Join me in my kingdom, says Fry

It is more than a decade since Stephen Fry last graced our screens in a drama, as one half of Jeeves and Wooster. Since then he has been a regular guest in our living rooms, but never has he worked on a series so close to home as his latest venture.

It is more than a decade since Stephen Fry last graced our screens in a drama, as one half of Jeeves and Wooster. Since then he has been a regular guest in our living rooms, but never has he worked on a series so close to home as his latest venture.

In the six-part series Kingdom, starting on ITV1 on Sunday, he stars as an upstanding country solicitor in the fictional town of Market Shipborough, which bares some remarkable similarities to Swaffham, where it was shot.

Fry regards the town as a surreal juxtaposition of Britain's old and new - a place where you are as likely to see face-painted molly dancers as you are National Lottery winner Michael Carroll in his chav-mobile.

The choice of location was no coincidence, as he reveals in an interview with the Radio Times.

“Swaffham is very interesting. It's got a Catholic church as well as an Anglican church, a Baptist church, a convent, a Methodist church... There's a Women's Institute, of course,” he said.

“There's also a Rotary club, a services club and a horticultural society. All the things

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that are symptomatic of modern British life are far clearer in a town than they are in a city. Cities, paradoxically, are much more old-fashioned. And, lazily, I loved the idea of living only five miles away from the set. But the part was a neat fit, too. It's like when you see clothes in a shop window and think: 'These are really going to suit me.'”

Fry was brought up in Norfolk from the age of six and still lives in the house he bought himself 20 years ago from the proceeds of Me and My Girl, the hit musical for which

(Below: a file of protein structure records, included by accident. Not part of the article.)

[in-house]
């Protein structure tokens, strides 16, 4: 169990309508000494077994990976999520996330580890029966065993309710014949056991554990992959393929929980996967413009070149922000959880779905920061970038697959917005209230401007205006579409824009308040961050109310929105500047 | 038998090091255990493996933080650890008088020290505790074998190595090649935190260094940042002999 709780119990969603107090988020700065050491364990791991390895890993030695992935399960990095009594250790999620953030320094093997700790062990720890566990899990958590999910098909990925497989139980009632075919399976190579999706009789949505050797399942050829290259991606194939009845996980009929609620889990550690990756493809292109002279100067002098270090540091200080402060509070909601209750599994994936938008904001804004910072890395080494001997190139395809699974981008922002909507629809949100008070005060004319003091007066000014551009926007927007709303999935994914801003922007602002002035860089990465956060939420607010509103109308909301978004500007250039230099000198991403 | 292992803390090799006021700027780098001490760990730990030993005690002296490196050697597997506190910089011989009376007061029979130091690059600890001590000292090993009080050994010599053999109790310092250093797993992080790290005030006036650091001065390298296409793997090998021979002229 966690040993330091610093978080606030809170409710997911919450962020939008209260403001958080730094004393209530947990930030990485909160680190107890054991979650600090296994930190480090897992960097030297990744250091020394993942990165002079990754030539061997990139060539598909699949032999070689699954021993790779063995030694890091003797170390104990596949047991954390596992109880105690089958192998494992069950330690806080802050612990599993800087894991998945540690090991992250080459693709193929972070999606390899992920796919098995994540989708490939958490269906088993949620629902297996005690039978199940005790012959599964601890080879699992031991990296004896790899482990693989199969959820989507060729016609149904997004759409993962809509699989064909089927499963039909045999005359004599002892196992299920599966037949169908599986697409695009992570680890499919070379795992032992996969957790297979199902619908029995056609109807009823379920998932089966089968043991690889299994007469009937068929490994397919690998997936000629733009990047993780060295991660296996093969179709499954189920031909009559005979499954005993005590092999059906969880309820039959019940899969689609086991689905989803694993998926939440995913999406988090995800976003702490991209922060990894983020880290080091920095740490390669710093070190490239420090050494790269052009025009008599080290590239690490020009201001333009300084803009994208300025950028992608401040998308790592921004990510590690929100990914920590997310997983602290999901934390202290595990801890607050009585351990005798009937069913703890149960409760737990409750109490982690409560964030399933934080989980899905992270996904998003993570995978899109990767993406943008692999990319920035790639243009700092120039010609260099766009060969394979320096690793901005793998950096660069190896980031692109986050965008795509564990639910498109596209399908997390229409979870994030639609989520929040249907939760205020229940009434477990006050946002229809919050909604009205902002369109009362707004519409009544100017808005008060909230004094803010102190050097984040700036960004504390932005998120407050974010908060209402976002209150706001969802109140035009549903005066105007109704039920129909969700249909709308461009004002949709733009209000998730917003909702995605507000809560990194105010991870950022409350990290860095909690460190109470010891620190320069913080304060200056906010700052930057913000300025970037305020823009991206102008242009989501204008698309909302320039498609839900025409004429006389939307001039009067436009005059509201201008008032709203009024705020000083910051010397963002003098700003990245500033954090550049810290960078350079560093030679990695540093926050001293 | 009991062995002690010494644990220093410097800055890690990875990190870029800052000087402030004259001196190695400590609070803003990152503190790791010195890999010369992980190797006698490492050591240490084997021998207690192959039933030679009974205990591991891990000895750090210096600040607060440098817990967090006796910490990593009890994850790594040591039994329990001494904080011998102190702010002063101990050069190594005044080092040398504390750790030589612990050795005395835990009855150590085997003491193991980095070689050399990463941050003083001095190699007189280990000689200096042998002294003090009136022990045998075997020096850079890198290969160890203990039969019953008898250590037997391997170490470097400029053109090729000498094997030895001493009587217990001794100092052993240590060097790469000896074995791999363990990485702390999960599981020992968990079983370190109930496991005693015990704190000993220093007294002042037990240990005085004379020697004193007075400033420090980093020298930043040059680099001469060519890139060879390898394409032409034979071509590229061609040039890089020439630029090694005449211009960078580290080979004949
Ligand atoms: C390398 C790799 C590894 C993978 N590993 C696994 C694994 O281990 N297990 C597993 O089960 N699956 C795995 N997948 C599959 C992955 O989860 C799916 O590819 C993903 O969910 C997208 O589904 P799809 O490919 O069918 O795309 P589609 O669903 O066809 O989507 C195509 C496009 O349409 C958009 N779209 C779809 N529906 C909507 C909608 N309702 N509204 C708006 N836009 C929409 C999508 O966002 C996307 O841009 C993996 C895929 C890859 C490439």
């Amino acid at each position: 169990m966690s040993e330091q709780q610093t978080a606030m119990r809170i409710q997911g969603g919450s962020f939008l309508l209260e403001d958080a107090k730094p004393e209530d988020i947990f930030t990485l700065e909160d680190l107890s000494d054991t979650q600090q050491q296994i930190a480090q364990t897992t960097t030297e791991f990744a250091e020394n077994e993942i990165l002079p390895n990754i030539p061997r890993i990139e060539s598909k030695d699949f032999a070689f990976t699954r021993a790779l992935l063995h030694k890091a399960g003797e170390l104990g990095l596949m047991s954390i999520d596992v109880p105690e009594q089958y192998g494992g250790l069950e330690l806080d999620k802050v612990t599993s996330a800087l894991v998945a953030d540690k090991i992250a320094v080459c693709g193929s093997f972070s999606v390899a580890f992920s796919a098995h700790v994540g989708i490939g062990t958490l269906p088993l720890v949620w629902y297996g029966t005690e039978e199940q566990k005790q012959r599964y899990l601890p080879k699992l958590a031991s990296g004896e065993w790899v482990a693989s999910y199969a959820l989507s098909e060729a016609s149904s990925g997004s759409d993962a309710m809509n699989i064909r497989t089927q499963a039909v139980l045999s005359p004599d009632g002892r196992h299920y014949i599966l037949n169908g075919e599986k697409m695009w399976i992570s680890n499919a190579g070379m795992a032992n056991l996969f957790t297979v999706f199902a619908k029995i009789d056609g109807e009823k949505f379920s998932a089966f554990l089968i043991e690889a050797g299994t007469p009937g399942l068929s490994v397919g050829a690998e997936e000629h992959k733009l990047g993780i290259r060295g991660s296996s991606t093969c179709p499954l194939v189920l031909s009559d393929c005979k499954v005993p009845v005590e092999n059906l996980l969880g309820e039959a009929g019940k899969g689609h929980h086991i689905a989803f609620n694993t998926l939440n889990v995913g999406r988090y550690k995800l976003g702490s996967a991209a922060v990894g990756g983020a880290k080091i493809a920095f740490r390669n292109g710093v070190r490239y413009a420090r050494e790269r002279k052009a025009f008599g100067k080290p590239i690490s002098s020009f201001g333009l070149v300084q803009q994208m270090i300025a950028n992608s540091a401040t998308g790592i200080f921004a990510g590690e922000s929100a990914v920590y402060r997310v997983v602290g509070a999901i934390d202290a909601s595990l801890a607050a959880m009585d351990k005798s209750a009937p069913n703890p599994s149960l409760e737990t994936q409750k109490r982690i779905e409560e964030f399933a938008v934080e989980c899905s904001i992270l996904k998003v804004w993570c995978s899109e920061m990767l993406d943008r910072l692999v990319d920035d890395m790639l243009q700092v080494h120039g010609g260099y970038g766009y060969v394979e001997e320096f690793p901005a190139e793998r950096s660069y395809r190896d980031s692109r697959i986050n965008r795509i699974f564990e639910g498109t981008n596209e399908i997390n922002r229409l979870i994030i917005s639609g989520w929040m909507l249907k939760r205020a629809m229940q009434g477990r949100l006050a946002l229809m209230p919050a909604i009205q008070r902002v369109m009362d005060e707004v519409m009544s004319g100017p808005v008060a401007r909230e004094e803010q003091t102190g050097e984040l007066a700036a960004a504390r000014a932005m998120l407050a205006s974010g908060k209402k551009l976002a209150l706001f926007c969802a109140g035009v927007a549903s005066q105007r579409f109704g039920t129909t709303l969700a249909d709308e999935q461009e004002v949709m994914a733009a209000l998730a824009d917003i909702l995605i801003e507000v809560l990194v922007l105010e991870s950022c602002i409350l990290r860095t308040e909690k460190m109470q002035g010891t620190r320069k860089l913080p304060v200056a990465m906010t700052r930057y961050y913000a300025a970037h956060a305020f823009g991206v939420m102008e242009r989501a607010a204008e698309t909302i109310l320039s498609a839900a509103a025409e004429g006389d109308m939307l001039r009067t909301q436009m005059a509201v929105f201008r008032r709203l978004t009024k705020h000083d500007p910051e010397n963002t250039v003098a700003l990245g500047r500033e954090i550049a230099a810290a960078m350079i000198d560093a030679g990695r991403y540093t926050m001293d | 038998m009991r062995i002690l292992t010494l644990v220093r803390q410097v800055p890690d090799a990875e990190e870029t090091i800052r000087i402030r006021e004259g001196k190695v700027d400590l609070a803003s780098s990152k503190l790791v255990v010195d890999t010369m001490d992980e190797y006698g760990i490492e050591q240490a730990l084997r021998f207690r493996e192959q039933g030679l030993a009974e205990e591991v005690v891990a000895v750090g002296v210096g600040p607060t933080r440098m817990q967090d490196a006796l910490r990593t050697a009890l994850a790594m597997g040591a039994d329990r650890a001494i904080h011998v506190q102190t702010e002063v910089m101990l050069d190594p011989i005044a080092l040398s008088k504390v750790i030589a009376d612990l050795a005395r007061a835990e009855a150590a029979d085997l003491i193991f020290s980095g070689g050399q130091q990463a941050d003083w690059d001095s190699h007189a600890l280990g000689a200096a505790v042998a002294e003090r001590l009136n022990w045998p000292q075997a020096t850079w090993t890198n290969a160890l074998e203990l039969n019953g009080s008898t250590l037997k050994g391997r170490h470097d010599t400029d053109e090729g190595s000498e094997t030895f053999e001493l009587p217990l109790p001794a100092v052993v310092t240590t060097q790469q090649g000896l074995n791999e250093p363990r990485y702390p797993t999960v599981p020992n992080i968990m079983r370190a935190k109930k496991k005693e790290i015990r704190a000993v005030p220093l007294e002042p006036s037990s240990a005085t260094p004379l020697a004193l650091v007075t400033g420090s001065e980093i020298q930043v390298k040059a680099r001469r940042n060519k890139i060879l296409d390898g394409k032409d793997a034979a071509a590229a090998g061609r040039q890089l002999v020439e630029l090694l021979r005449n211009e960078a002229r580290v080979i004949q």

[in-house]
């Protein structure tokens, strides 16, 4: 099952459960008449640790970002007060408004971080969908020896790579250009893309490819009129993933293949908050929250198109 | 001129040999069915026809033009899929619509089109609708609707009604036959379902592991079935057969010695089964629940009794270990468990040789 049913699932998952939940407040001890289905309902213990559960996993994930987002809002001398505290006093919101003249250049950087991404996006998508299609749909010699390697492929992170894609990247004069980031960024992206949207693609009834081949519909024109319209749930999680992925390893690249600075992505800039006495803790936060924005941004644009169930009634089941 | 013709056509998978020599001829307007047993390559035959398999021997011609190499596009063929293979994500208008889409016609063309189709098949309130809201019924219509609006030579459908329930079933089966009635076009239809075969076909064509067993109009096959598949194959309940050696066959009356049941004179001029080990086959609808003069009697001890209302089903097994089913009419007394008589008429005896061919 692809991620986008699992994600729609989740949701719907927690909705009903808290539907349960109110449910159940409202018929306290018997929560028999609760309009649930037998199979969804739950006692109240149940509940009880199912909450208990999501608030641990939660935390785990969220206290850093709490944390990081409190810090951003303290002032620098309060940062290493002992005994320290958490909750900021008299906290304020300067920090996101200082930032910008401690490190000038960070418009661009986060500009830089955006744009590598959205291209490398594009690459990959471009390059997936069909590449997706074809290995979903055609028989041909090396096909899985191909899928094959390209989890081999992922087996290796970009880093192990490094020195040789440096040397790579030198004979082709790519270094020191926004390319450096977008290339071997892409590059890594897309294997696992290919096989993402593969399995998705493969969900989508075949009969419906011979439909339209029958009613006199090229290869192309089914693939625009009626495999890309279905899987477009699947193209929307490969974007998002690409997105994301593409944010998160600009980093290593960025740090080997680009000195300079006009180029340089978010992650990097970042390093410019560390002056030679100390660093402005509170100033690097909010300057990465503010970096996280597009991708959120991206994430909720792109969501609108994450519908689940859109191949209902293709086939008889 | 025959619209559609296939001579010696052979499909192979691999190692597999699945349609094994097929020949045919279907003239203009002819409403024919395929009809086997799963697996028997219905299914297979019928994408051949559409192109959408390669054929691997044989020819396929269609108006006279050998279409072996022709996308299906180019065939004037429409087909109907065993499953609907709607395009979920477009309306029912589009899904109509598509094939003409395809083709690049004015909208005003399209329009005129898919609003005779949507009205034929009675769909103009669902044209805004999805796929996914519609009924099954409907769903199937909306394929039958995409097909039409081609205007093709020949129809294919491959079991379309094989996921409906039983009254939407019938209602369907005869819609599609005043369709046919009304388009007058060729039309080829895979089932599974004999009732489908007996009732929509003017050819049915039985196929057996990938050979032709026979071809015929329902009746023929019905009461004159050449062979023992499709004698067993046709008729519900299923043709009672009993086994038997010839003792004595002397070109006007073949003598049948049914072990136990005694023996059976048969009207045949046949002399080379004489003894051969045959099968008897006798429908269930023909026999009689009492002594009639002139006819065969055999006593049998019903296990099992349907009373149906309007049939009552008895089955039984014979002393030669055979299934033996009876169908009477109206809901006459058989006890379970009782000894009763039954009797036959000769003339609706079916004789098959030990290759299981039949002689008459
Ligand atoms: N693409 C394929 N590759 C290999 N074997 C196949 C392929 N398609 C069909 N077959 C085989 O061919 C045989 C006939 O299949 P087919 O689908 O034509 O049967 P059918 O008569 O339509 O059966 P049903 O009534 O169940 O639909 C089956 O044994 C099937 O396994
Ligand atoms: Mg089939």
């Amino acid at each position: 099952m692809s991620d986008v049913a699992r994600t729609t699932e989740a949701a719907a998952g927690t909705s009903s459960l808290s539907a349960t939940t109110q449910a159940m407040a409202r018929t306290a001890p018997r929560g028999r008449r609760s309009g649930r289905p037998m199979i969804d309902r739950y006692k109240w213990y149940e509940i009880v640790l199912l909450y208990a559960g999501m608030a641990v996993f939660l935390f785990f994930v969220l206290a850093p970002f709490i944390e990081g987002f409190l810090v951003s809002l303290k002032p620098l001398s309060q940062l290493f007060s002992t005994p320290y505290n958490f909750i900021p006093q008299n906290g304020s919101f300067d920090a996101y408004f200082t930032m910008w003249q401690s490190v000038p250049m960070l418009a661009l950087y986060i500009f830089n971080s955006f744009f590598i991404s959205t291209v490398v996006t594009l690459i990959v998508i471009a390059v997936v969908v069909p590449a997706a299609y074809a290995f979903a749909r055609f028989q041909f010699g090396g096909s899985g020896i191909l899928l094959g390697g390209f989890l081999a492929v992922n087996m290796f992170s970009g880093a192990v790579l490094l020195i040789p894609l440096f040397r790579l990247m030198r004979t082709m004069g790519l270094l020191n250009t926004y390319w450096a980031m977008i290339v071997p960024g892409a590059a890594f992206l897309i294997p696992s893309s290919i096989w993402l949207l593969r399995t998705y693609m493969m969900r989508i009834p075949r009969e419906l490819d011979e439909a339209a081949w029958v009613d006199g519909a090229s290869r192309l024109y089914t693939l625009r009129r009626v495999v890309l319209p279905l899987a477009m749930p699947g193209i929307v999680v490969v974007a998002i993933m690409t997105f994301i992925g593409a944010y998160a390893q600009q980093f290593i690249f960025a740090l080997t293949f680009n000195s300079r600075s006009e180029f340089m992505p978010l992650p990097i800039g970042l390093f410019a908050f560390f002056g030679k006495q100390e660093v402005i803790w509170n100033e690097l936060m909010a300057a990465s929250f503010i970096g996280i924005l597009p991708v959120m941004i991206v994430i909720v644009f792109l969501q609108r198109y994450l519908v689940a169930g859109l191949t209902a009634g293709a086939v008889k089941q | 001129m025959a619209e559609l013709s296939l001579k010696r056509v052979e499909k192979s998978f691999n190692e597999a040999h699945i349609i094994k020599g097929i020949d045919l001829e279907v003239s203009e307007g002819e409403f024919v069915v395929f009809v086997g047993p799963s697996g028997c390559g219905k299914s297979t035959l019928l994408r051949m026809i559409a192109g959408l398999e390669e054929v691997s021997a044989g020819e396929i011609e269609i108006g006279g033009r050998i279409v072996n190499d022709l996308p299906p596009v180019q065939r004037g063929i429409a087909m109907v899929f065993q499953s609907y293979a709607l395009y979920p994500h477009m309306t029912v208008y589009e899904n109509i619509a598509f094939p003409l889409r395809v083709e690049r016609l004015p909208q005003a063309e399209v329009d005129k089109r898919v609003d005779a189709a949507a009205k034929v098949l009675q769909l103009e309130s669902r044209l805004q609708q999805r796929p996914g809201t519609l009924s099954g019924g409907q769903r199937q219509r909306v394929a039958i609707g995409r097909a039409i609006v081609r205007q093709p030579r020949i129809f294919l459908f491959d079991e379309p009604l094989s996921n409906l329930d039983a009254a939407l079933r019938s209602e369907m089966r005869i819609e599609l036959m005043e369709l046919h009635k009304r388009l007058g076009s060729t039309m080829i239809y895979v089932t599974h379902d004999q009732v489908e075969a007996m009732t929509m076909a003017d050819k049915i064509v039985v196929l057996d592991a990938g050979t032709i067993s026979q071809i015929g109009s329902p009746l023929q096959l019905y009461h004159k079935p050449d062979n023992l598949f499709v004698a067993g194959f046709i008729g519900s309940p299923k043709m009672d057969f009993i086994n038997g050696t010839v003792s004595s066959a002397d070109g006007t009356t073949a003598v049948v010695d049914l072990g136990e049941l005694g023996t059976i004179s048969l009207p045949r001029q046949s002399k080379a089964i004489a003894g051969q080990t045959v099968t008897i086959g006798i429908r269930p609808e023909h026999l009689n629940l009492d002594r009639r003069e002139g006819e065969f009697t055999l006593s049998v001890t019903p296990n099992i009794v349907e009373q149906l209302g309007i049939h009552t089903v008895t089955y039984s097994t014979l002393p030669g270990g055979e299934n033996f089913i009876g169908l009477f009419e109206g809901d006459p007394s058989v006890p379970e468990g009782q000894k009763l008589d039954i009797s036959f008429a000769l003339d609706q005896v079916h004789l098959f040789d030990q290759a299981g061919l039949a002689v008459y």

he rewrote the script straight after university.

He said: “Living very close to this one, as I do, you notice things. A policeman told me that it's easier to buy cocaine in a small town than it is in London's Soho Square.

“If you look in shops, employment agencies and lawyers' offices, you'll see signs with things like 'Estonian spoken' in the window. Market towns are far more revealing of what Britain is like than a city is.”

He also speaks of his pride that Kingdom will introduce the beauty of an area he knows so well to a new audience.

“When was the last time you looked at television and seven-eighths of the screen was taken up by the sky? Which it is when you stand in Norfolk,” he said.

“This is just a very different look. The light is different. Everything about Norfolk is unusual for people who don't know it, and it will look different in drama.

“You either get Norfolk, with its wild roughness and its uncultivated oddities, or you don't. This bizarre mixture of high-intensity agricultural fields and then completely wild copses and woodlands and then the mad coast. It's not all soft and lovely. It doesn't ask to be loved. But there's something so fantastically beautiful about it; the skies are so big that they have an effect on the mind.

“You belong to a part of the world and you think it's gorgeous. Sean Connery and Robbie Coltrane do it for Scotland, Martin Clunes does it for his part of Cornwall in Doc Martin... You feel a loyalty to the place you call home, especially when it has qualities that you think are different.

“We all know Herriot country or Last of the Summer Wine country. If the show touches people in that particular way certain shows can - where there's such a flavour and atmosphere that such a phrase as 'Kingdom country' could come about - that would be quite wonderful.”

Fry's wish could just come true. In a rare move, ITV has already commissioned a second series before a single episode has been aired, signalling just how highly the programme is rated.

In Kingdom, Fry's character Peter tends to the needs of the locals, his family and his practice while seeking clues to the mystery surrounding the death of his brother Simon.

“He's very moral and very kind and empathetic. We discover that he's a very successful lawyer and could have gone to Cambridge and been a high-flier, but he wanted to come back to the world he knew,” he said.

“He understands that, for almost everybody he meets, it's the worst day of their life because they're seeing a lawyer. So, if it's divorce, separation, a death, a will, a son on drugs, something awful has happened and Peter is the one who can make it OK for them. He's able to relate law to people - I know that sounds like an awful cliché, but he's on the side of ordinary people.

“One of the things I like about Peter is he has an authority that comes from the fact that he actually knows about the area and cares about it.”